The last time federal MP Craig Laundy made headlines was when he pre-empted Tony Abbott’s back down on the repeal of section 18C of the Racial Discrimination Act. Laundy declared that he would cross the floor to ensure the Orwellian laws remained intact.This grandstanding turned out not to be necessary, although no doubt he feels vindicated by the ongoing furore about Queensland University of Technology’s segregated computer lab and its ‘offended, embarrassed, humiliated and psychiatrically injured’ indigenous hall monitor. But you would think that supporting what is clearly Turnbull’s position on speech laws, and supporting him in the leadership spill, would render him immune from punishment.
Not so! As if being made an Assistant Minister (which is the new and almost mocking euphemism for Parliamentary Secretary) isn’t bad enough, Mr Laundy was last week inflicted with the multiculturalism portfolio. Was he chosen for his eminent scholarship of Islamic culture, history, and theology? No, because like almost all other politicians who pompously moralise about Islam – and specifically about what is ‘not Islam’ – he clearly knows very little about the subject.
But he knows Muslims vote, and the MP whose electorate contains Australia’s biggest Muslim population has fulfilled all political righteousness in his first interview as Assistant Minister for Multicultural Affairs. He has dived headlong into the already crowded pool of politicians who say imbecilic things about Islam, but this time with the imprimatur of executive government. Not that he encourages others to do the same. ‘People that dive into this debate and say controversial things, I would argue, the vast majority are speaking from a position that is not well informed,’ Laundy said.
So no diving in, folks, or being controversial. And if in doubt, the Assistant Minister is available to assess the position from which you’re speaking. But Laundy sees his own involvement a little differently. ‘My job’, he says, ‘is to enter the debate, knowing the background and the community, engaging and explaining to Australia the challenges that these communities actually face.’ For all our sakes, please don’t!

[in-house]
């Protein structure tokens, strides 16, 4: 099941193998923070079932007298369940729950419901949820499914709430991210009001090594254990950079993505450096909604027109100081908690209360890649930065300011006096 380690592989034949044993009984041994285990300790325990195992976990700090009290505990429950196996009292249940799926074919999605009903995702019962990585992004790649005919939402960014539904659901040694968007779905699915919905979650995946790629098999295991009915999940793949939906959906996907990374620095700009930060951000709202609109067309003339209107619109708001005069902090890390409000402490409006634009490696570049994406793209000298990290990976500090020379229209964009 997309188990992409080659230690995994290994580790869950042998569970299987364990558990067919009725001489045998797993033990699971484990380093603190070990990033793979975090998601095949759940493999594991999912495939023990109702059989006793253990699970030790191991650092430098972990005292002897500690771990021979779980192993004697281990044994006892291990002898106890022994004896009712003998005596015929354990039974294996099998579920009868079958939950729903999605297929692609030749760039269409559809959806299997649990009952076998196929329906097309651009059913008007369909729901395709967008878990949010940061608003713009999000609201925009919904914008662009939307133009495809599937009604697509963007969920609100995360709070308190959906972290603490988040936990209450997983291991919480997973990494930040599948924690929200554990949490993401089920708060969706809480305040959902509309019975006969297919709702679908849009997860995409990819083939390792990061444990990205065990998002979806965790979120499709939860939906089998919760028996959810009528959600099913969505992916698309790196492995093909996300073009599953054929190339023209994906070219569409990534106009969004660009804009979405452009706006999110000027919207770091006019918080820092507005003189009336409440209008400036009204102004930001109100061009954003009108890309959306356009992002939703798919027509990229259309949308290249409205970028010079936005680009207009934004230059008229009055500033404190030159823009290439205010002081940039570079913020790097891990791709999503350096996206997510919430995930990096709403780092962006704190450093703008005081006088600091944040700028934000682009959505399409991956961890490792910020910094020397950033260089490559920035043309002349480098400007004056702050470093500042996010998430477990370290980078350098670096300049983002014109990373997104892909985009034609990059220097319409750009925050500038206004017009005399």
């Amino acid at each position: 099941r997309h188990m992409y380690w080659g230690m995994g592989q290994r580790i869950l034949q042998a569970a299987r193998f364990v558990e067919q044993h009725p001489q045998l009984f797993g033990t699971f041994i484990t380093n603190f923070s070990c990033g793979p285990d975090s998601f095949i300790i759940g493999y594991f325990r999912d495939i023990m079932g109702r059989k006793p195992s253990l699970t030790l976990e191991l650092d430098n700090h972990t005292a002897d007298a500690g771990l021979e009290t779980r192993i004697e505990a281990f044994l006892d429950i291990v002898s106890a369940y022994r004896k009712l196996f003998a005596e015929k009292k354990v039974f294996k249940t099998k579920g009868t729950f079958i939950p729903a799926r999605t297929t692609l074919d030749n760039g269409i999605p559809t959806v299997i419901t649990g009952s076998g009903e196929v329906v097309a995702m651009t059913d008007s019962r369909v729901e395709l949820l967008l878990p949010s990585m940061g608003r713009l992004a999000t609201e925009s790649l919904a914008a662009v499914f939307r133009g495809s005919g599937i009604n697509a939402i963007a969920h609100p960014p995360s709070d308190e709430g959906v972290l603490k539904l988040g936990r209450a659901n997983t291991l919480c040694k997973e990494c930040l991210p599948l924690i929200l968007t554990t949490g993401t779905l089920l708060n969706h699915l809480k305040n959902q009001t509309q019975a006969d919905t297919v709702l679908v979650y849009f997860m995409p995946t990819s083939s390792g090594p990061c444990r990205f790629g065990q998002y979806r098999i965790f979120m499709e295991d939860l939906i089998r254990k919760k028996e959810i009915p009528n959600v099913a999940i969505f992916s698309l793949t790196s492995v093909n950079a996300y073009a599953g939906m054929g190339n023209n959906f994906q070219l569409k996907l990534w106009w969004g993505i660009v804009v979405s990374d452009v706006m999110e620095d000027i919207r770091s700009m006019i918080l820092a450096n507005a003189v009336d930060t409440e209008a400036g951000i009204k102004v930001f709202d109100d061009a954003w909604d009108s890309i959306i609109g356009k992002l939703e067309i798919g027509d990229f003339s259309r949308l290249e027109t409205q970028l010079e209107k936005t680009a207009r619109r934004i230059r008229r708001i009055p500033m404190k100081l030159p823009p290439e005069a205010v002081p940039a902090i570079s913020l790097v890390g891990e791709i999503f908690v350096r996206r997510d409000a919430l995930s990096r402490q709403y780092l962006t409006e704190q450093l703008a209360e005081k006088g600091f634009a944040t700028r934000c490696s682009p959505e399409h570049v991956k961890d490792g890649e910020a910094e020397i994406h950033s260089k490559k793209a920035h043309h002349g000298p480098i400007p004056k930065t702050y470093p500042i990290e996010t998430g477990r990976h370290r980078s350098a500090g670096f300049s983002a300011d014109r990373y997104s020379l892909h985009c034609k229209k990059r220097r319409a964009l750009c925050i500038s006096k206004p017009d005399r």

Presumably, this is the job description the PM has given him, but it should never be the job of a minister (or an assistant minister, for that matter) or the government generally, to rebuke and correct its citizens, unless a law has been broken. And yet it’s clear that that’s what Laundy will spend his Assistant Ministerial days doing. It’s as if the entire program of posturing and pontificating, once done by the Prime Minister with assistance from other earnestly nodding MPs as necessary, now falls to him. No longer will random politicians be whipped into making obtuse and patently false statements like ‘Islam is a religion of peace’, or ‘this [act of terrorism] has nothing to do with Islam’, or ‘true Muslims would be appalled’, when their electors know there is at least another side to the story. All Mr Turnbull will need to do now is dispatch his Islamophile Assistant Minister to the various hotspots of Islamic tension, and have him read the solemn formula. Hashtags will ensue.
You don’t have to be an Islamophile like Laundy to dislike Donald Trump. His promise to ban Muslims from the United States is not only racist, but ridiculous and unworkable. But the man is winning GOP primaries! No doubt the likes of Turnbull and his Assistant Minister will privately snigger at the stupidity and moral inferiority of Americans, but they should consider what the popularity of Trump’s policy means.
America doesn’t have the official fetish of multiculturalism that exists here. There’s no burgeoning federal department replete with cabinet-level secretaries (although Laundy would be an undersecretary) to manage people’s thinking on Islam. But even so, Obama never misses on opportunity to berate his countrymen, assuring them of the sublime joys and benefits of the Religion of Peace. Politicians of all stripes who believe the public needs their enlightened wisdom to understand Islam would do well to wonder where such hubris leads.
2015 Thawley Essay Prize
We are delighted to publish this week the winner of the 2015 Thawley Essay Prize, on p viii. The author, Tony Letford, left school at 15 hoping to be a journalist, before joining Fairfax as a copy boy. Now retired after a career as a bureaucrat, he is returning to his first love, writing. We trust you find his essay, Warri and Yatungka, as challenging, intriguing and thought-provoking as did the judges John Howard, Rowan Dean and Michael Thawley.
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